Working From Home When Home Isn’t Safe
On the International Day for the Prevention of Violence Against Women, unions launched a new workplace resource, Working From Home When Home Isn’t Safe: Responding to Family and Domestic Violence in Homebased Workplaces.
As well as changing how many people work, COVID-19 has led to increased physical isolation, financial stress, higher levels of unemployment, under employment, increased workload with no extra pay, increased alcohol and drug use and an increase in domestic and family violence.
The cultural shift to working from home has not reduced the importance of work health and safety (WHS) principles and obligations. Under WHS laws, employers have a duty to ensure the health and safety of workers, minimize risks and consult with workers when workers are working from home. The vital role of workplaces in preventing and responding to family and domestic violence is just as important when workers are working from home. Domestic violence remains a workplace issue.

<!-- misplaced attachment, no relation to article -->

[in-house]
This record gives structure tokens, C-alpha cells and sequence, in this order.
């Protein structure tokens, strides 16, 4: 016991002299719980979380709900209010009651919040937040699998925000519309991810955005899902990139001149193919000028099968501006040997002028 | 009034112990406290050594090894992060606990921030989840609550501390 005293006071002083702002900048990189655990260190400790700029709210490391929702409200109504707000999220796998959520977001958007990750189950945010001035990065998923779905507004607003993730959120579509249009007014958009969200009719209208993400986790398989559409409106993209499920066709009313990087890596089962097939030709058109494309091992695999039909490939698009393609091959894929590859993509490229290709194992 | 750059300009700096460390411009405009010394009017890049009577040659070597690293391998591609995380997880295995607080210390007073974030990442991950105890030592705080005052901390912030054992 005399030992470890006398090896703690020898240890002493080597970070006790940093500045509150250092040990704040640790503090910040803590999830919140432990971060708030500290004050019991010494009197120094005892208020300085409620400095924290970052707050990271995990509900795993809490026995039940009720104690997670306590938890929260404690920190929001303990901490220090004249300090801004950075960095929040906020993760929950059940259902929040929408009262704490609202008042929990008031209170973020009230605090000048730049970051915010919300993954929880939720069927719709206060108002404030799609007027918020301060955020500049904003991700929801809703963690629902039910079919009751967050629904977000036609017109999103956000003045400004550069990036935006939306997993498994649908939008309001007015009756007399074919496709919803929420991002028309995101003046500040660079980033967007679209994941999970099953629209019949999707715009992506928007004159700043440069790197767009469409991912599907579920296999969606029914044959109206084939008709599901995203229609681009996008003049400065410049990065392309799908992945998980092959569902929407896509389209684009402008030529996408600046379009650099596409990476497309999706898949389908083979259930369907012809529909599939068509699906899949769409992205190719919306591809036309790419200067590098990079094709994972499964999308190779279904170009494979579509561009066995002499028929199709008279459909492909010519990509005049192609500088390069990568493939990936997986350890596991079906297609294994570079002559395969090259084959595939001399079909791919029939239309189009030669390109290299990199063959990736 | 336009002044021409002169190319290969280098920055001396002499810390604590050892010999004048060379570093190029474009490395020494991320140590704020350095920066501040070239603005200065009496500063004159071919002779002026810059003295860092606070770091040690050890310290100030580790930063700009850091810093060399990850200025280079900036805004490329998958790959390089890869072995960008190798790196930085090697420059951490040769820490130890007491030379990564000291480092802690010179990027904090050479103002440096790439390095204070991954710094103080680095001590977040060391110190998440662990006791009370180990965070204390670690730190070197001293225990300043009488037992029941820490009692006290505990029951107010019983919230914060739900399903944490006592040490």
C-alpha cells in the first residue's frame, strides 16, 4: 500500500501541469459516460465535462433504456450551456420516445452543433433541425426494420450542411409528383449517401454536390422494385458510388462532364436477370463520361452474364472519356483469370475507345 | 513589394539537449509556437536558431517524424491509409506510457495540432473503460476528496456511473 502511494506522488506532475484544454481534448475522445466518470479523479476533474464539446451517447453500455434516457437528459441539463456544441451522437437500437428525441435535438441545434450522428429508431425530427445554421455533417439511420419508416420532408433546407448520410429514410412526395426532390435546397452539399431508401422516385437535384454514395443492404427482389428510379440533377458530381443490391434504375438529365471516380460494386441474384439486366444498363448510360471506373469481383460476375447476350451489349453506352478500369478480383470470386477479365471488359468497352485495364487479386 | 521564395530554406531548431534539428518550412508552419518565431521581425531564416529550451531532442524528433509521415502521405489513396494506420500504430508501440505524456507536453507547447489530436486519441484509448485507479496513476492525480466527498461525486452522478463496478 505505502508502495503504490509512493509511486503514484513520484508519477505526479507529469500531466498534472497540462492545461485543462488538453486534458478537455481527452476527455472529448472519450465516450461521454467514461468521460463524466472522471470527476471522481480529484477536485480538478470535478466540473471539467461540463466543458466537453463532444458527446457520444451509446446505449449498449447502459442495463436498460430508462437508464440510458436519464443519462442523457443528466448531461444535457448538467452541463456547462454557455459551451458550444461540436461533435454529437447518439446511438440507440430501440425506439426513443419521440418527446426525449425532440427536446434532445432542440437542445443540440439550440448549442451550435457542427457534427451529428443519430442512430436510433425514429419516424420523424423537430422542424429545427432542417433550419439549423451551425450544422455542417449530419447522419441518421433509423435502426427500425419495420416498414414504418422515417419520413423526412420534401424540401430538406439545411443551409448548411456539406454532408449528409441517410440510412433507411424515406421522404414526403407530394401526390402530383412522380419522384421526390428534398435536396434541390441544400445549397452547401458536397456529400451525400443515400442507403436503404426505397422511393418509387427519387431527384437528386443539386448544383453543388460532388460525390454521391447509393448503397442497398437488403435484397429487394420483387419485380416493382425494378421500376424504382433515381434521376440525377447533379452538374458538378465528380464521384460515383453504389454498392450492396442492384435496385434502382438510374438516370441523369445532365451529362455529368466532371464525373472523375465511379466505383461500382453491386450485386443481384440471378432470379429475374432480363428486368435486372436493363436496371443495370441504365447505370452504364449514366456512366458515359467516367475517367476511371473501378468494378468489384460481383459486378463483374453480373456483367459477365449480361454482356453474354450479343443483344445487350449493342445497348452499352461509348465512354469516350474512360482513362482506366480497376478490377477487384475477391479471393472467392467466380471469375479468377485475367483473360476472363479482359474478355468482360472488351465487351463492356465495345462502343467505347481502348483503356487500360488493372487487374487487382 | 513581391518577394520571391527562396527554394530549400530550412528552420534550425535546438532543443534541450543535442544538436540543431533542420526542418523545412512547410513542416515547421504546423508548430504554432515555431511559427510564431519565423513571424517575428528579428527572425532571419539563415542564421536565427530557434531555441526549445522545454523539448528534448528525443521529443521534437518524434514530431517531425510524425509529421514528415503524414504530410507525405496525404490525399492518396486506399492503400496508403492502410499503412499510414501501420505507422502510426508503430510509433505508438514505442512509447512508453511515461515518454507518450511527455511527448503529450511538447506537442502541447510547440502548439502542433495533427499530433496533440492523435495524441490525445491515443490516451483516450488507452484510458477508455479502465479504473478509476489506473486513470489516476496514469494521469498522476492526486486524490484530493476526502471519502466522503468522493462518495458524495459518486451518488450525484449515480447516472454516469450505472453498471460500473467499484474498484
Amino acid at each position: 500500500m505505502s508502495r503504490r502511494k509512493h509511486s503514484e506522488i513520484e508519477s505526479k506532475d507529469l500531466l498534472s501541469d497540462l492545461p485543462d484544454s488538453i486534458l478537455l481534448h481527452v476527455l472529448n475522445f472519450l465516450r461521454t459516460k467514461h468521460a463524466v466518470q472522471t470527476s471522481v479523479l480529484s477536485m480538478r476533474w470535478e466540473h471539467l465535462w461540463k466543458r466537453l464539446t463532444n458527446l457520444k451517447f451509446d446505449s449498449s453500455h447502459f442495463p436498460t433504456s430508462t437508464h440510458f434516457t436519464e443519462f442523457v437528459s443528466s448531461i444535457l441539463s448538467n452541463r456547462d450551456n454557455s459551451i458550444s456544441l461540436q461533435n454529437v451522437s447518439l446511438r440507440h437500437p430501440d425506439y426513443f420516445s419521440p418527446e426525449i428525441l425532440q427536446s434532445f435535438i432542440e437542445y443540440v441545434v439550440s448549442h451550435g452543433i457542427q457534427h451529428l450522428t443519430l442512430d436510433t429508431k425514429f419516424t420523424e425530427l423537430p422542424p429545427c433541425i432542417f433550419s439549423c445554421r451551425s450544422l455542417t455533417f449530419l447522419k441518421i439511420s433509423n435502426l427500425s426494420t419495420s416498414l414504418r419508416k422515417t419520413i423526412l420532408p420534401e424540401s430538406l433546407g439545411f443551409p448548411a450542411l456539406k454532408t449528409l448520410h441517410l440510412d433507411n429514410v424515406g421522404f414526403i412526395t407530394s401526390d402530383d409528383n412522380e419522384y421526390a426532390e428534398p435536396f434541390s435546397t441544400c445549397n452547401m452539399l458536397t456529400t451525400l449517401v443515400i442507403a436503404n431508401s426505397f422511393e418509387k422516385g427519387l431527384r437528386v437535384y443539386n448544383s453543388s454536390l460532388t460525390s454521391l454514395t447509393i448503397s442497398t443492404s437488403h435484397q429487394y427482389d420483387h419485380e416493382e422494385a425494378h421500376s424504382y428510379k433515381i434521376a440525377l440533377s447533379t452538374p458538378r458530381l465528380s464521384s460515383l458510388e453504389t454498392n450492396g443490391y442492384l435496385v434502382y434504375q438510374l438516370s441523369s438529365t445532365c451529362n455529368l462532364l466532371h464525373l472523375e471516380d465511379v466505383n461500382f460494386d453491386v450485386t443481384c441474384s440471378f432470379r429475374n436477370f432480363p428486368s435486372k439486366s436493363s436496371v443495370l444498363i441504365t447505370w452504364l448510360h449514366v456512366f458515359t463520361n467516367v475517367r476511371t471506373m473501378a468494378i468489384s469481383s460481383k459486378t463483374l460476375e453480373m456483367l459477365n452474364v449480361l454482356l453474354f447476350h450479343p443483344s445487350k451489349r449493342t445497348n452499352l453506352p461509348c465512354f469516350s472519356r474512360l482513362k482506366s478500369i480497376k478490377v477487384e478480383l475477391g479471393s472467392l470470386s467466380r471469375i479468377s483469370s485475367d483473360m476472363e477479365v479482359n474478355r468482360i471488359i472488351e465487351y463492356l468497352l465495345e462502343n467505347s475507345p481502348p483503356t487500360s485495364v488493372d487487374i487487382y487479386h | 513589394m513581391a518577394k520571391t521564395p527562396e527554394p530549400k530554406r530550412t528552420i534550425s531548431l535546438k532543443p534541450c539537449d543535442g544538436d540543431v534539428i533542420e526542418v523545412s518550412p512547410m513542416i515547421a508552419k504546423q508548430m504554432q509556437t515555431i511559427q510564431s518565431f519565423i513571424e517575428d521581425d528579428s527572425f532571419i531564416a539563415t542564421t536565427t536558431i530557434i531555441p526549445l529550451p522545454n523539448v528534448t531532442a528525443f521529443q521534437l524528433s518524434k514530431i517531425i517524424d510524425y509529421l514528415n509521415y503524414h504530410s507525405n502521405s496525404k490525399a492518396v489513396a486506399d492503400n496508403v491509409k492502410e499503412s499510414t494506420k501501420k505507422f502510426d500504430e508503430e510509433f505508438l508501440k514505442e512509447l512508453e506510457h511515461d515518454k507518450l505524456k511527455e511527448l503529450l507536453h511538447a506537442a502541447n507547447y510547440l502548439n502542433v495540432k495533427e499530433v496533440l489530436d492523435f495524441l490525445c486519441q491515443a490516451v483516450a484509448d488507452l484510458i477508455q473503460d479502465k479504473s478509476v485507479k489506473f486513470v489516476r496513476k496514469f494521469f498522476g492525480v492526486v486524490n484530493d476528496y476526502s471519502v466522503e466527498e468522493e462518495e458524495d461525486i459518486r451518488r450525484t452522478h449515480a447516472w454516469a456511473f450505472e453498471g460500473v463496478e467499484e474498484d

Working From Home When Home Isn’t Safe: Responding to Family and Domestic Violence in Homebased Workplaces is an initiative of Australian Services Union NSW & ACT (Services) Branch and Unions NSW in conjunction with Rape & Domestic Violence Services Australia.
The guide provides practical strategies and resources to enable the appropriate steps and strategies are implemented to ensure moving employees to working from home does not place them at an increased risk of family violence in what is now their workplace, detailing how to:
- Identify warning signs and cues that colleagues working from home may be at risk;
- Support your colleagues experiencing family-based violence;
- Have your employer develop an organisational response;
- Find services to provide support;
- Enroll in training with Rape and Domestic Violence Australia.
An electronic copy can be downloaded here.